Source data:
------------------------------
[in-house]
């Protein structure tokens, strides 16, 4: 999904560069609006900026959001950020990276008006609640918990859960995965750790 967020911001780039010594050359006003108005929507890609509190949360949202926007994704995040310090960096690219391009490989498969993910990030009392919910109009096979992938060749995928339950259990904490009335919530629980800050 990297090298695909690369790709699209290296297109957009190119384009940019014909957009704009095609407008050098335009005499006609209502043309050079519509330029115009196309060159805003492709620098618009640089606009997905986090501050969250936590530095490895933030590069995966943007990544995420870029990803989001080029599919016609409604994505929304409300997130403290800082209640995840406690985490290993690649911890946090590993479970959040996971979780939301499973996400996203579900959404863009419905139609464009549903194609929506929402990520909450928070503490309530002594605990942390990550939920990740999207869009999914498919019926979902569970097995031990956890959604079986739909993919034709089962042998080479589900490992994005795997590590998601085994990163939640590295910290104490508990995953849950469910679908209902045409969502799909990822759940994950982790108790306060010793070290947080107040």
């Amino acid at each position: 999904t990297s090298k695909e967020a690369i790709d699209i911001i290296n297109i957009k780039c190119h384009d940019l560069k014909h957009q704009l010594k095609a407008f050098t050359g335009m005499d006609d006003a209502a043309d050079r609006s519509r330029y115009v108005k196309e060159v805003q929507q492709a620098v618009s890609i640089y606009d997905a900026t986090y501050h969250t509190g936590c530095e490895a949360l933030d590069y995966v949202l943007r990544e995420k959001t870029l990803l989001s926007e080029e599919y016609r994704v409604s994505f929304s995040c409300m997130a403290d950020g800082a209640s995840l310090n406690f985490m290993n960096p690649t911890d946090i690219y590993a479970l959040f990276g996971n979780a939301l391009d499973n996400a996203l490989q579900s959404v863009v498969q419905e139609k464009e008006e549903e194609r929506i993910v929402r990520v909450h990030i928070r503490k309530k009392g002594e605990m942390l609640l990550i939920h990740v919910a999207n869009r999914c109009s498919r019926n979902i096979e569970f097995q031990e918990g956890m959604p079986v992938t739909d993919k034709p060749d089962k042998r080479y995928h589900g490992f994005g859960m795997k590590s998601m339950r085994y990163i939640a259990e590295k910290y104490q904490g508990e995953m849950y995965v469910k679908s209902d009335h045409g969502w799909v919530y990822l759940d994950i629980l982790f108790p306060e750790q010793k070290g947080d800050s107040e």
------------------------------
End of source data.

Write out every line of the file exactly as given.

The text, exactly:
[in-house]
């Protein structure tokens, strides 16, 4: 999904560069609006900026959001950020990276008006609640918990859960995965750790 967020911001780039010594050359006003108005929507890609509190949360949202926007994704995040310090960096690219391009490989498969993910990030009392919910109009096979992938060749995928339950259990904490009335919530629980800050 990297090298695909690369790709699209290296297109957009190119384009940019014909957009704009095609407008050098335009005499006609209502043309050079519509330029115009196309060159805003492709620098618009640089606009997905986090501050969250936590530095490895933030590069995966943007990544995420870029990803989001080029599919016609409604994505929304409300997130403290800082209640995840406690985490290993690649911890946090590993479970959040996971979780939301499973996400996203579900959404863009419905139609464009549903194609929506929402990520909450928070503490309530002594605990942390990550939920990740999207869009999914498919019926979902569970097995031990956890959604079986739909993919034709089962042998080479589900490992994005795997590590998601085994990163939640590295910290104490508990995953849950469910679908209902045409969502799909990822759940994950982790108790306060010793070290947080107040």
């Amino acid at each position: 999904t990297s090298k695909e967020a690369i790709d699209i911001i290296n297109i957009k780039c190119h384009d940019l560069k014909h957009q704009l010594k095609a407008f050098t050359g335009m005499d006609d006003a209502a043309d050079r609006s519509r330029y115009v108005k196309e060159v805003q929507q492709a620098v618009s890609i640089y606009d997905a900026t986090y501050h969250t509190g936590c530095e490895a949360l933030d590069y995966v949202l943007r990544e995420k959001t870029l990803l989001s926007e080029e599919y016609r994704v409604s994505f929304s995040c409300m997130a403290d950020g800082a209640s995840l310090n406690f985490m290993n960096p690649t911890d946090i690219y590993a479970l959040f990276g996971n979780a939301l391009d499973n996400a996203l490989q579900s959404v863009v498969q419905e139609k464009e008006e549903e194609r929506i993910v929402r990520v909450h990030i928070r503490k309530k009392g002594e605990m942390l609640l990550i939920h990740v919910a999207n869009r999914c109009s498919r019926n979902i096979e569970f097995q031990e918990g956890m959604p079986v992938t739909d993919k034709p060749d089962k042998r080479y995928h589900g490992f994005g859960m795997k590590s998601m339950r085994y990163i939640a259990e590295k910290y104490q904490g508990e995953m849950y995965v469910k679908s209902d009335h045409g969502w799909v919530y990822l759940d994950i629980l982790f108790p306060e750790q010793k070290g947080d800050s107040e």